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vaccinating kitten


If you recently adopted a kitten, it’s important to make sure your new pet receives all the vaccines needed to ward off diseases and live a long, healthy life. Here’s what you should know about cat vaccinations.


Even if you plan to keep your cat indoors all the time, it can still be at risk of contracting various diseases. Vaccinations are highly recommended for common, dangerous or highly contagious diseases such as:

  • Rabies. Cats aren’t a natural carrier of this infectious disease, but they can still contract it from other animals. In fact, all cats in Ontario are required to be vaccinated against this potentially fatal disease, which can also be transmitted from animals to humans.

  • Cat distemper. Also referred to as feline panleukopenia or cat flu, this viral disease can cause vomiting, fever, severe dehydration and even death. A female cat with distemper may also give birth to brain damaged kittens.

  • Feline viral rhinotracheitis and calicivirus. These viruses target the lungs and cause cold-like symptoms such as runny eyes and nose, sneezing, coughing and reduced appetite. They can also make your pet susceptible to more serious infections and disease.

Conveniently, your kitten can be vaccinated against distemper, rhinotracheitis and calicivirus with a single shot called FVRCP (feline viral rhinotracheitis, calicivirus and panleukopenia).


Your veterinarian might recommend vaccines to protect your cat against diseases such as:

  • Feline leukemia virus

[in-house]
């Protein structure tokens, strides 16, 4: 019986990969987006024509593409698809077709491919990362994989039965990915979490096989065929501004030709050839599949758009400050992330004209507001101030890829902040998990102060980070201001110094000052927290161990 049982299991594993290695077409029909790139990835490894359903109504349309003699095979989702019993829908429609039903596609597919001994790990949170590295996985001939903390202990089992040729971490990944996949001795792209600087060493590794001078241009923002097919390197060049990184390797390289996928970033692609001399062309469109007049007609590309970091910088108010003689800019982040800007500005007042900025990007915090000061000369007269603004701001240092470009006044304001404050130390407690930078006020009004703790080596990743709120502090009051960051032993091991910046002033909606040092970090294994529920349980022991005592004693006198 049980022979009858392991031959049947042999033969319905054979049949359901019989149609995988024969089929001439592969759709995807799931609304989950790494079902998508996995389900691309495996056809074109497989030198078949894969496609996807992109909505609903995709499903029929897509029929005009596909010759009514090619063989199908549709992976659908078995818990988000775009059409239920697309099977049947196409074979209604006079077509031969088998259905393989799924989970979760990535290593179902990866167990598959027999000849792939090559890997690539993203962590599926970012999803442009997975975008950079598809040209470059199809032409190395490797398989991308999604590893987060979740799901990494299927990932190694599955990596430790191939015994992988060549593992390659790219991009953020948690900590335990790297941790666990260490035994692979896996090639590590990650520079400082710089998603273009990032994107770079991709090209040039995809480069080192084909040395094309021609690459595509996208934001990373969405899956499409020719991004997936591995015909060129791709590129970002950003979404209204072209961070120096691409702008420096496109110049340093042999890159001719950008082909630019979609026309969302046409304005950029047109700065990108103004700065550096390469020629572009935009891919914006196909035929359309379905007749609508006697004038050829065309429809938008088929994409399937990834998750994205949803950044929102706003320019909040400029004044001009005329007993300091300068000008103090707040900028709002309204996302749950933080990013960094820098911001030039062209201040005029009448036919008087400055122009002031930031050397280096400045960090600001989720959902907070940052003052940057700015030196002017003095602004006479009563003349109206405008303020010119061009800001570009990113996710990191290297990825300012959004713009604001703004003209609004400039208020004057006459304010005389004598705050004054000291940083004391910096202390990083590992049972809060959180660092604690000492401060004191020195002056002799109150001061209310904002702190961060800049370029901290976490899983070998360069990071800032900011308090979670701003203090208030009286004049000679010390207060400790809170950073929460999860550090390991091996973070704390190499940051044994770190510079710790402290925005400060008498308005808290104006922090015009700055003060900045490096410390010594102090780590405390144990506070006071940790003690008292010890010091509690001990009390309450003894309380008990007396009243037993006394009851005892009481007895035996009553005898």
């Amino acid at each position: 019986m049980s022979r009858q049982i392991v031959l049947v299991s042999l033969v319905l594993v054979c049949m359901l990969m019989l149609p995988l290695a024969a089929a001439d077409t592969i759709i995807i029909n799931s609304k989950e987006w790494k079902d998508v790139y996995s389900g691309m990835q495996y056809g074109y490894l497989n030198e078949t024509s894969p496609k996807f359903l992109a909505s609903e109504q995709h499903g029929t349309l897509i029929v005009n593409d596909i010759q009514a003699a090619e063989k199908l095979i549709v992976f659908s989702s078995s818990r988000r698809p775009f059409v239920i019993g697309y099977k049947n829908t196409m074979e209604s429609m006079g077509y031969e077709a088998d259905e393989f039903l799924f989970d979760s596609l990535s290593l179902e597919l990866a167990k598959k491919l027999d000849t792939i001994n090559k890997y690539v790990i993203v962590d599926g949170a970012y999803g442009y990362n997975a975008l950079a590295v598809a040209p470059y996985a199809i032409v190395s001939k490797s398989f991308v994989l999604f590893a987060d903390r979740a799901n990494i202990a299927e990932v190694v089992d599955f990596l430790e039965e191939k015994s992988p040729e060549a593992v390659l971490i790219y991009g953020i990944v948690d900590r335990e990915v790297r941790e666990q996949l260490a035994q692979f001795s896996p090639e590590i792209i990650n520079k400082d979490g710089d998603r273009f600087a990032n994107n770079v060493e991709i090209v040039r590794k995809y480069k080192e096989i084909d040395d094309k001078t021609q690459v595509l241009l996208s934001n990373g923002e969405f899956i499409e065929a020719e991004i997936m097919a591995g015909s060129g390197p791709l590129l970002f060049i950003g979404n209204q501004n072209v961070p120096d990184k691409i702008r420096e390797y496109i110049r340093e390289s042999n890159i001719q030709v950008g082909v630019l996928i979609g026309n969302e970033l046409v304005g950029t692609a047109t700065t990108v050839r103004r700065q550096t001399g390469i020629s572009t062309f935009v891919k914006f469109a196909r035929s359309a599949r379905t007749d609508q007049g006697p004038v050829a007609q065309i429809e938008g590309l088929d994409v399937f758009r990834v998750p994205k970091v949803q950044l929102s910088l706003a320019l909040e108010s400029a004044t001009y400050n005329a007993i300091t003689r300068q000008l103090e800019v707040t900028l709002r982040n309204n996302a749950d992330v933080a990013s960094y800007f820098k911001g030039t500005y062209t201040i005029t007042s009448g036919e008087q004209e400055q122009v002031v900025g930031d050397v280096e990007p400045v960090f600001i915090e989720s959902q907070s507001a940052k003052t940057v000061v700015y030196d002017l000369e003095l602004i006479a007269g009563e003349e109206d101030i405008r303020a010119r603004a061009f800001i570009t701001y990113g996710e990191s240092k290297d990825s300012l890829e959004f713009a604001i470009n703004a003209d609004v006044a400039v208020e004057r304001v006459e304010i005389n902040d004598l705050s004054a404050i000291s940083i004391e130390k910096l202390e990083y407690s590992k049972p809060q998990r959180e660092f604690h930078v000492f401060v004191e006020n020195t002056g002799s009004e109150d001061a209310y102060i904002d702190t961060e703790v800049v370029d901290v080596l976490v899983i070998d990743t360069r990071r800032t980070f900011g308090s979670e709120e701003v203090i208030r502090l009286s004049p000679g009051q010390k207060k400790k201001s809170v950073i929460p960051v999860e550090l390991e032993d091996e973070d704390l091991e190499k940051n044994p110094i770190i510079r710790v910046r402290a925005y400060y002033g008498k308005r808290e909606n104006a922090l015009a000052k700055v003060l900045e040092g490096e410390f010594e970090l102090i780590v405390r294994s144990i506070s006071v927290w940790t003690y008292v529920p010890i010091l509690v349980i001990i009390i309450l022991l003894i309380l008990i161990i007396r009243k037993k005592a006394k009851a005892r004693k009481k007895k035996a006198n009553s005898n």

• Feline immunodeficiency virus

  • Feline infectious peritonitis

  • Chlamydophila felis

Typically, these vaccinations will be given if your pet is particularly at risk of contracting the disease because of genetics, where you live or frequent interactions with other cats.


During your kitten's first vet visit at our Toronto animal clinic, a veterinarian will determine the best time for your pet to receive each of the necessary vaccines. Here’s a tentative schedule:

  • Six to 10 weeks old: FVRCP vaccine

  • 11 to 14 weeks old: FVRCP booster and, if necessary, feline leukemia vaccine (FeLV)

  • 15 to 20 weeks old: FVRCP and FeLV boosters and rabies vaccine

Once your kitten receives an initial vaccination, you’ll need to schedule annual booster shots to ensure your furry friend remains protected throughout its life.


If your kitten needs to be vaccinated, book an appointment at the Bellamy-Lawrence Animal Hospital cat clinic or request a house call from a qualified veterinarian. We also offer emergency vet services for animals in the Toronto area. Contact us today for more information.

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